An Eastside mural was painted over Friday, May 12, kicking up another round of gentrification debates. The mural, painted by now-local artist Chris Rogers in 2014, adorned the Chicon side of the shuttered Romani Art Gallery and depicted multiple black musicians including Michael Jackson, Tupac, and Prince. Earlier this year, landmark Cesar Chavez art gallery and clothing store Las Cruxes announced it was closing its original location and reopening in the Romani space. Veronica Ortuño, who owns Las Cruxes, chose to repaint the mural. Shortly after painters arrived Friday, however, Defend Our Hoodz, a community group organizing against East Austin gentrification, wrote on Facebook: "The full transformation of 12th and Chicon from what was formerly the heart of Austin's Black Community to another gentrified, hipster corner is nearly complete. Gentrifiers have literally been whitewashing murals this past week," a reference to the Mama Sana mural of a black pregnant woman that was painted over earlier last week less than a block away. Ortuño – who's lived in Austin for 14 years – announced in a Facebook post on Saturday that another mural will be painted. "We are taking into consideration and listening to all concerned parties," Ortuño wrote. "As persons of color ourselves, we do not take this issue lightly."
*This story has been amended since original publication to reflect that East 12th Street Merchant's Association was not involved in any way with Ortuño’s decision to paint or repaint the mural. As Ortuño explains in an open letter, East 12th Street Merchant's Association in fact advised Ortuño to consult with the community regarding the mural before moving forward with any art projects. The full text of Ortuño’s letter is reprinted below.
This is my open letter to the East 12th & Chicon community:
Unfortunately, I was unable to attend Monday night’s Meeting of the Mindz and Six Square community discussion, which included 12th Street mural artist Chris Rogers, over gentrification within the neighborhood. Please trust that I watched the recording and I have heard and acknowledge your concerns, your anger, and your hurt.
First and foremost, I want to take accountability for my decision to paint over the mural on the NE corner of 12th & Chicon. For the record, while we approached the East 12th Street Merchants Association to say we planned to repair and paint the wall, we were advised to consult the community for the process. I personally gave the green light to paint the wall. Though my intentions for the future of a mural were in the right place, my lack of outreach and communication about my plans was a misstep, and for that I am very sorry.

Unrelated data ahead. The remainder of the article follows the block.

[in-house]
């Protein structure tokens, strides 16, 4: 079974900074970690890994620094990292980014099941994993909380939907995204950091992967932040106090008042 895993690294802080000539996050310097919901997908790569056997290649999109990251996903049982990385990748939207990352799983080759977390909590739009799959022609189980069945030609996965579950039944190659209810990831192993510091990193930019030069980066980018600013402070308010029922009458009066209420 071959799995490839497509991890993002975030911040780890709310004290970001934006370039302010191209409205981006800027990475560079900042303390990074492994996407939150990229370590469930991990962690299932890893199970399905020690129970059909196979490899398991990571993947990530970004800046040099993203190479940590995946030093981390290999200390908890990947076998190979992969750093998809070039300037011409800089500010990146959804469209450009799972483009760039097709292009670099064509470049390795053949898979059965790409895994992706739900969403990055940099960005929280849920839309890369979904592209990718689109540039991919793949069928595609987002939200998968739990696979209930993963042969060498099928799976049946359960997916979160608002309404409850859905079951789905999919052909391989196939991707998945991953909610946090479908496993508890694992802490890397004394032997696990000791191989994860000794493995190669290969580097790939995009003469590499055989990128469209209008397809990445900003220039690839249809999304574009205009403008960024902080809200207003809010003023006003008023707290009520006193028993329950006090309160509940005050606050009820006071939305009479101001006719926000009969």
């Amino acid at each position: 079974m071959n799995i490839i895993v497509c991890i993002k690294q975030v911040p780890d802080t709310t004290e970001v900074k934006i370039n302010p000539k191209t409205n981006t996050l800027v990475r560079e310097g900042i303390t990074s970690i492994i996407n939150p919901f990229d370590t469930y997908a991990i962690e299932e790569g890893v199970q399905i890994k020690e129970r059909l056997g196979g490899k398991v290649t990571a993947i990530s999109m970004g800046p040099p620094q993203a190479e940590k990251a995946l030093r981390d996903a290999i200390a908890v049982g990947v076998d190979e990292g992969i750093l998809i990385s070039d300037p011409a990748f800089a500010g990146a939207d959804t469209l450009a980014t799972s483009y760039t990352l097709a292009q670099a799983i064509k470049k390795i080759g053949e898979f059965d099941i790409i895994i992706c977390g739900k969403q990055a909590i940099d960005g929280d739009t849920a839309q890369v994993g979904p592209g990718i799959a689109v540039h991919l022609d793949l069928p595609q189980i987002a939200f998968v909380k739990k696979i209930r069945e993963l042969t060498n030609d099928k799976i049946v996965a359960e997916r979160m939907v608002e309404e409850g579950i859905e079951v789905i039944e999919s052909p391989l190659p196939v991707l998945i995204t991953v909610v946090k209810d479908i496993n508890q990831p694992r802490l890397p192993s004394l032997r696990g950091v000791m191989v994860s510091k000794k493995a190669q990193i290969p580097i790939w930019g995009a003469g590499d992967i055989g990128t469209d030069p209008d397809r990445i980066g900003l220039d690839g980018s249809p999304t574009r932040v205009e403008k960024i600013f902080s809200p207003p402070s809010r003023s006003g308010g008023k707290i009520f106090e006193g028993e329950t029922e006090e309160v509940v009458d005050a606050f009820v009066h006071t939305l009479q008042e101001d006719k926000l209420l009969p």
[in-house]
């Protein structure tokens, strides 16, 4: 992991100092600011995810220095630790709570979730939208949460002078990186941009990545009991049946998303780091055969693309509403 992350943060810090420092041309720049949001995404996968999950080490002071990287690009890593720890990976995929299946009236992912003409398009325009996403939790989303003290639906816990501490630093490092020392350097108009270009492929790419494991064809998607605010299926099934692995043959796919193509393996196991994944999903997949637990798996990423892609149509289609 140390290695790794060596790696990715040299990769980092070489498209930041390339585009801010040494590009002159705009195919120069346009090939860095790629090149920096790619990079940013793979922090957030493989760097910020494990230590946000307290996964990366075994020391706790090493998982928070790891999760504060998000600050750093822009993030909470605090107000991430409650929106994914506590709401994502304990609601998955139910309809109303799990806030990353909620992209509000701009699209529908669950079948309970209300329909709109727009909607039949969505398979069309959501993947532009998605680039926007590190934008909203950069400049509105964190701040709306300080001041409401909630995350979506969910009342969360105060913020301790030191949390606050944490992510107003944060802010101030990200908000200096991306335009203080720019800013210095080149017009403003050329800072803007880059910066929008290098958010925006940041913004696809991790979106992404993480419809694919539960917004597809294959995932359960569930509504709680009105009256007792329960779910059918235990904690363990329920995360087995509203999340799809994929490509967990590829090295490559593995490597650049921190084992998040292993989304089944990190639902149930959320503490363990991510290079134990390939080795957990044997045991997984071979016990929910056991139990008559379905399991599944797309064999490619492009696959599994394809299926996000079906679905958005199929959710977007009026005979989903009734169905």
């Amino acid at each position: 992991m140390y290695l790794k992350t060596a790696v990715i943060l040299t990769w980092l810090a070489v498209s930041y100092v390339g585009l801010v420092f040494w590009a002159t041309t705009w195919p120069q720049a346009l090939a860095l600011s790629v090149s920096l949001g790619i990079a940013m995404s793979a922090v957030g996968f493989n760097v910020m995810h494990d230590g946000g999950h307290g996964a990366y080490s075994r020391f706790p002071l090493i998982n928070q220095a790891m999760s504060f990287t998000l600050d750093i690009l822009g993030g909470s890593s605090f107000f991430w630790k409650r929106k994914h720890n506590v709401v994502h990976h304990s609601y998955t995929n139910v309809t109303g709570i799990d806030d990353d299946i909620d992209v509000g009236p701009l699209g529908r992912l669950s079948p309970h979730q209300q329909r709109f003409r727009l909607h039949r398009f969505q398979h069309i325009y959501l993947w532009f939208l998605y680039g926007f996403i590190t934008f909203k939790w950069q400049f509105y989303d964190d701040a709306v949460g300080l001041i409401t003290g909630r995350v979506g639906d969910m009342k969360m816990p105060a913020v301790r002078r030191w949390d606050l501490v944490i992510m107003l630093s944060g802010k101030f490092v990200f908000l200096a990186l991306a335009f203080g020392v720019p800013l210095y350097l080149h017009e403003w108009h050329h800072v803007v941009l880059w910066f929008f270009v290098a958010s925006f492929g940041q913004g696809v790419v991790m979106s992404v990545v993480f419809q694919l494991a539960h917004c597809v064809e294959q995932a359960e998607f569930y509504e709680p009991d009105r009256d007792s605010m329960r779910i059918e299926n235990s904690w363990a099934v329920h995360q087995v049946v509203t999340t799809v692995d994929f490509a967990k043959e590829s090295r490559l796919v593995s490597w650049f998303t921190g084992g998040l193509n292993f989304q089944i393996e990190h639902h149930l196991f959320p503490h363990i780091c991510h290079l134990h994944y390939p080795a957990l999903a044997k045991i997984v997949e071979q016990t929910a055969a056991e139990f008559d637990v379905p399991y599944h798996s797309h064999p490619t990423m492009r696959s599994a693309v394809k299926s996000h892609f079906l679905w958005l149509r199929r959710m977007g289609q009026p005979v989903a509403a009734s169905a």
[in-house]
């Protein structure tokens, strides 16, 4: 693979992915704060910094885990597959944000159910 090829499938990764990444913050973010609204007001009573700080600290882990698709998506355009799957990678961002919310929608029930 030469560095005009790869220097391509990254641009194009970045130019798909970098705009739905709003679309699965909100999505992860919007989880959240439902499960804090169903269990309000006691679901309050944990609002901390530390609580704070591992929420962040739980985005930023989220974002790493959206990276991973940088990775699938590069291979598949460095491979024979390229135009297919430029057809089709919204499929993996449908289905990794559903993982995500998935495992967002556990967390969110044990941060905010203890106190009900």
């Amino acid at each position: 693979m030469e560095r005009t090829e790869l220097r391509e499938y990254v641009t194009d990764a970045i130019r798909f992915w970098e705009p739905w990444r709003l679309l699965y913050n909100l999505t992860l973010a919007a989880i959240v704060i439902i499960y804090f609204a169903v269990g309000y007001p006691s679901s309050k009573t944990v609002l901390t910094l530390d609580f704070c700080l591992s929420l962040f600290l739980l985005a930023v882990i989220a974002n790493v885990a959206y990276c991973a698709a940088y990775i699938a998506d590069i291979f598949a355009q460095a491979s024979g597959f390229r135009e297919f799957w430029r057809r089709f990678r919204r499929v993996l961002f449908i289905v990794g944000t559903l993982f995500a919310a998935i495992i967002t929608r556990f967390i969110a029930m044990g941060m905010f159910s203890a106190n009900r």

I understand and see how my actions can be interpreted as Black Erasure and Anti-Black, but I hope you give me the opportunity to show that that is absolutely not what I, or Las Cruxes stands for. My vision for the mural was to depict a diverse and inclusive community, which included and honored Chicon’s historic Black community and my fellow Latinos.
I have always strived to make Las Cruxes a platform that is inviting and inclusive of all backgrounds. For the last four years, we built our foundation at our previous location on East Cesar Chavez Street, where we worked collectively with other small businesses to provide a safe and open space for our community. Not only is Las Cruxes a retail and gallery space; we offer and organize events that are open to the public. We hope to continue our programs as we transition into our 12th & Chicon location.
Even though this issue has been stressful and hurtful for all parties, I find comfort that it can at least offer space to open up dialogue.
I would like to extend my deepest gratitude to those who continue to support and defend us, and to members of the 12th & Chicon community who have been willing to speak with us directly. Thank you for your time.
With warm regards,
Las Cruxes Owner
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